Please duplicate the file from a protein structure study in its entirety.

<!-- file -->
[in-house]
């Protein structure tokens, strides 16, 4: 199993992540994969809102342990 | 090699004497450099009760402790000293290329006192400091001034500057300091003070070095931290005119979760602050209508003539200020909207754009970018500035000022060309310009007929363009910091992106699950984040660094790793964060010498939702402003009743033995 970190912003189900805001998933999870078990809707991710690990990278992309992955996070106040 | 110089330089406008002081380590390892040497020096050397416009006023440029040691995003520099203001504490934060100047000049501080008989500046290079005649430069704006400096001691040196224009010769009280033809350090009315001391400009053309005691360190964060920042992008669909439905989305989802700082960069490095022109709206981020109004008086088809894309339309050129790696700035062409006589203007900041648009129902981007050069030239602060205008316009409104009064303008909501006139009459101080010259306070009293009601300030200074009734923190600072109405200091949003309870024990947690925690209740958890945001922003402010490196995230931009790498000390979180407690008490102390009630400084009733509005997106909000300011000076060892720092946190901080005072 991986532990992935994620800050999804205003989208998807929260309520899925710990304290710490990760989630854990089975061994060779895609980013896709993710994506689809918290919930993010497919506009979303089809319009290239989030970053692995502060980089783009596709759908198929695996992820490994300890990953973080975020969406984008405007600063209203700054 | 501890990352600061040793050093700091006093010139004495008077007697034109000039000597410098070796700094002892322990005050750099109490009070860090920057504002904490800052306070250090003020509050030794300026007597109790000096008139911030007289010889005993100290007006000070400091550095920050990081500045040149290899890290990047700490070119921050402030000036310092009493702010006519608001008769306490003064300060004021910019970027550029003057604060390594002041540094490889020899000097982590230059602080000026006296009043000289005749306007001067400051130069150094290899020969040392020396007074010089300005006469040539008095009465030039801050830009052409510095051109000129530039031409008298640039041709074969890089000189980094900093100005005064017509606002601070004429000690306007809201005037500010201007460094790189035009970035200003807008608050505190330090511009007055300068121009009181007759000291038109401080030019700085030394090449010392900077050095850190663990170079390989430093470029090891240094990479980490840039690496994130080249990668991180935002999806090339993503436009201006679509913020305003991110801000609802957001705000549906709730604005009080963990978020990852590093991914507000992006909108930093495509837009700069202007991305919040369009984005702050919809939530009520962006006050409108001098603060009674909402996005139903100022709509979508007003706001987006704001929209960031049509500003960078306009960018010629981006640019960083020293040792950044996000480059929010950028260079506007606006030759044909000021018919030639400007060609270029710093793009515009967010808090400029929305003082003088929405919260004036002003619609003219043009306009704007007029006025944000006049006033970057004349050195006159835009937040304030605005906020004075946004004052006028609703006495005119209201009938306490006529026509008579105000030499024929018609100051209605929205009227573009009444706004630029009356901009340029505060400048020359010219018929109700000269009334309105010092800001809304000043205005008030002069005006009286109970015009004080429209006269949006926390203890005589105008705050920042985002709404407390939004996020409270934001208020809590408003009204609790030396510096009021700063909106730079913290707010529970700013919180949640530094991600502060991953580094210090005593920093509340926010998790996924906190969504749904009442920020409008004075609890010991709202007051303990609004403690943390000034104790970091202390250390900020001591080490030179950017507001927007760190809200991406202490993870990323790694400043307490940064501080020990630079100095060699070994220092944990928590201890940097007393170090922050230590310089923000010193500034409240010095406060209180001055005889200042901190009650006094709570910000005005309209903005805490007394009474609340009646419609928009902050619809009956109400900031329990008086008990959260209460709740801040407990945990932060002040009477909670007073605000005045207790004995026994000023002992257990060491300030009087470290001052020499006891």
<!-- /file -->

[in-house]
């Protein structure tokens, strides 16, 4: 199993992540994969809102342990 | 090699004497450099009760402790000293290329006192400091001034500057300091003070070095931290005119979760602050209508003539200020909207754009970018500035000022060309310009007929363009910091992106699950984040660094790793964060010498939702402003009743033995 970190912003189900805001998933999870078990809707991710690990990278992309992955996070106040 | 110089330089406008002081380590390892040497020096050397416009006023440029040691995003520099203001504490934060100047000049501080008989500046290079005649430069704006400096001691040196224009010769009280033809350090009315001391400009053309005691360190964060920042992008669909439905989305989802700082960069490095022109709206981020109004008086088809894309339309050129790696700035062409006589203007900041648009129902981007050069030239602060205008316009409104009064303008909501006139009459101080010259306070009293009601300030200074009734923190600072109405200091949003309870024990947690925690209740958890945001922003402010490196995230931009790498000390979180407690008490102390009630400084009733509005997106909000300011000076060892720092946190901080005072 991986532990992935994620800050999804205003989208998807929260309520899925710990304290710490990760989630854990089975061994060779895609980013896709993710994506689809918290919930993010497919506009979303089809319009290239989030970053692995502060980089783009596709759908198929695996992820490994300890990953973080975020969406984008405007600063209203700054 | 501890990352600061040793050093700091006093010139004495008077007697034109000039000597410098070796700094002892322990005050750099109490009070860090920057504002904490800052306070250090003020509050030794300026007597109790000096008139911030007289010889005993100290007006000070400091550095920050990081500045040149290899890290990047700490070119921050402030000036310092009493702010006519608001008769306490003064300060004021910019970027550029003057604060390594002041540094490889020899000097982590230059602080000026006296009043000289005749306007001067400051130069150094290899020969040392020396007074010089300005006469040539008095009465030039801050830009052409510095051109000129530039031409008298640039041709074969890089000189980094900093100005005064017509606002601070004429000690306007809201005037500010201007460094790189035009970035200003807008608050505190330090511009007055300068121009009181007759000291038109401080030019700085030394090449010392900077050095850190663990170079390989430093470029090891240094990479980490840039690496994130080249990668991180935002999806090339993503436009201006679509913020305003991110801000609802957001705000549906709730604005009080963990978020990852590093991914507000992006909108930093495509837009700069202007991305919040369009984005702050919809939530009520962006006050409108001098603060009674909402996005139903100022709509979508007003706001987006704001929209960031049509500003960078306009960018010629981006640019960083020293040792950044996000480059929010950028260079506007606006030759044909000021018919030639400007060609270029710093793009515009967010808090400029929305003082003088929405919260004036002003619609003219043009306009704007007029006025944000006049006033970057004349050195006159835009937040304030605005906020004075946004004052006028609703006495005119209201009938306490006529026509008579105000030499024929018609100051209605929205009227573009009444706004630029009356901009340029505060400048020359010219018929109700000269009334309105010092800001809304000043205005008030002069005006009286109970015009004080429209006269949006926390203890005589105008705050920042985002709404407390939004996020409270934001208020809590408003009204609790030396510096009021700063909106730079913290707010529970700013919180949640530094991600502060991953580094210090005593920093509340926010998790996924906190969504749904009442920020409008004075609890010991709202007051303990609004403690943390000034104790970091202390250390900020001591080490030179950017507001927007760190809200991406202490993870990323790694400043307490940064501080020990630079100095060699070994220092944990928590201890940097007393170090922050230590310089923000010193500034409240010095406060209180001055005889200042901190009650006094709570910000005005309209903005805490007394009474609340009646419609928009902050619809009956109400900031329990008086008990959260209460709740801040407990945990932060002040009477909670007073605000005045207790004995026994000023002992257990060491300030009087470290001052020499006891």